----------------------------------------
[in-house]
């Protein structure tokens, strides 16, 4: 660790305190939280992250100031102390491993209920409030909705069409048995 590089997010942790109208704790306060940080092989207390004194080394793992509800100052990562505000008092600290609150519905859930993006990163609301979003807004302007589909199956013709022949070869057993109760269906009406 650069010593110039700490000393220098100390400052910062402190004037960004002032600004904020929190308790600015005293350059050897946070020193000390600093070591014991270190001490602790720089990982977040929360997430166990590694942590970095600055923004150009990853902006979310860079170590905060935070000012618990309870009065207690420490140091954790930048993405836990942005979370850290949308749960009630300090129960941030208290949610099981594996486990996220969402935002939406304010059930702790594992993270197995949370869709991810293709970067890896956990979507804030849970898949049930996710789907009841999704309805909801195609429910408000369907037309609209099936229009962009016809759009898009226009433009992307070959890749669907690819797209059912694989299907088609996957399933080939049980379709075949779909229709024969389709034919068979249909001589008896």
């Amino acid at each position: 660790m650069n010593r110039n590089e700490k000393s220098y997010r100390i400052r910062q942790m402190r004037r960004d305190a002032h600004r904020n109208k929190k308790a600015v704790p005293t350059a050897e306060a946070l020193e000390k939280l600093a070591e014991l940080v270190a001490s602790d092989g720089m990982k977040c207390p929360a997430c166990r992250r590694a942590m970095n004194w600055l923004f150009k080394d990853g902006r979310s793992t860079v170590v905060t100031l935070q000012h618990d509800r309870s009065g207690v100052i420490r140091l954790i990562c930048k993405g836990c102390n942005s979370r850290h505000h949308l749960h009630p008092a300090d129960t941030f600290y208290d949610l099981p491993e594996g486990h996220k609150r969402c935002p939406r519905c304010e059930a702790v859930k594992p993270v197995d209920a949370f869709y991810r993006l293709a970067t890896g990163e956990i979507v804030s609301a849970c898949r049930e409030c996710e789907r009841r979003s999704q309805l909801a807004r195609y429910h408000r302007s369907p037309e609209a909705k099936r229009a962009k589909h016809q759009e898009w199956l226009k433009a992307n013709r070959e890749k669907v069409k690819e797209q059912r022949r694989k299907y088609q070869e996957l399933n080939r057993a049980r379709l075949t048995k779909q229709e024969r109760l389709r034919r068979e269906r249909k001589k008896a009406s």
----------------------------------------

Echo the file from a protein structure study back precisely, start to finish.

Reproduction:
[in-house]
């Protein structure tokens, strides 16, 4: 660790305190939280992250100031102390491993209920409030909705069409048995 590089997010942790109208704790306060940080092989207390004194080394793992509800100052990562505000008092600290609150519905859930993006990163609301979003807004302007589909199956013709022949070869057993109760269906009406 650069010593110039700490000393220098100390400052910062402190004037960004002032600004904020929190308790600015005293350059050897946070020193000390600093070591014991270190001490602790720089990982977040929360997430166990590694942590970095600055923004150009990853902006979310860079170590905060935070000012618990309870009065207690420490140091954790930048993405836990942005979370850290949308749960009630300090129960941030208290949610099981594996486990996220969402935002939406304010059930702790594992993270197995949370869709991810293709970067890896956990979507804030849970898949049930996710789907009841999704309805909801195609429910408000369907037309609209099936229009962009016809759009898009226009433009992307070959890749669907690819797209059912694989299907088609996957399933080939049980379709075949779909229709024969389709034919068979249909001589008896």
């Amino acid at each position: 660790m650069n010593r110039n590089e700490k000393s220098y997010r100390i400052r910062q942790m402190r004037r960004d305190a002032h600004r904020n109208k929190k308790a600015v704790p005293t350059a050897e306060a946070l020193e000390k939280l600093a070591e014991l940080v270190a001490s602790d092989g720089m990982k977040c207390p929360a997430c166990r992250r590694a942590m970095n004194w600055l923004f150009k080394d990853g902006r979310s793992t860079v170590v905060t100031l935070q000012h618990d509800r309870s009065g207690v100052i420490r140091l954790i990562c930048k993405g836990c102390n942005s979370r850290h505000h949308l749960h009630p008092a300090d129960t941030f600290y208290d949610l099981p491993e594996g486990h996220k609150r969402c935002p939406r519905c304010e059930a702790v859930k594992p993270v197995d209920a949370f869709y991810r993006l293709a970067t890896g990163e956990i979507v804030s609301a849970c898949r049930e409030c996710e789907r009841r979003s999704q309805l909801a807004r195609y429910h408000r302007s369907p037309e609209a909705k099936r229009a962009k589909h016809q759009e898009w199956l226009k433009a992307n013709r070959e890749k669907v069409k690819e797209q059912r022949r694989k299907y088609q070869e996957l399933n080939r057993a049980r379709l075949t048995k779909q229709e024969r109760l389709r034919r068979e269906r249909k001589k008896a009406s």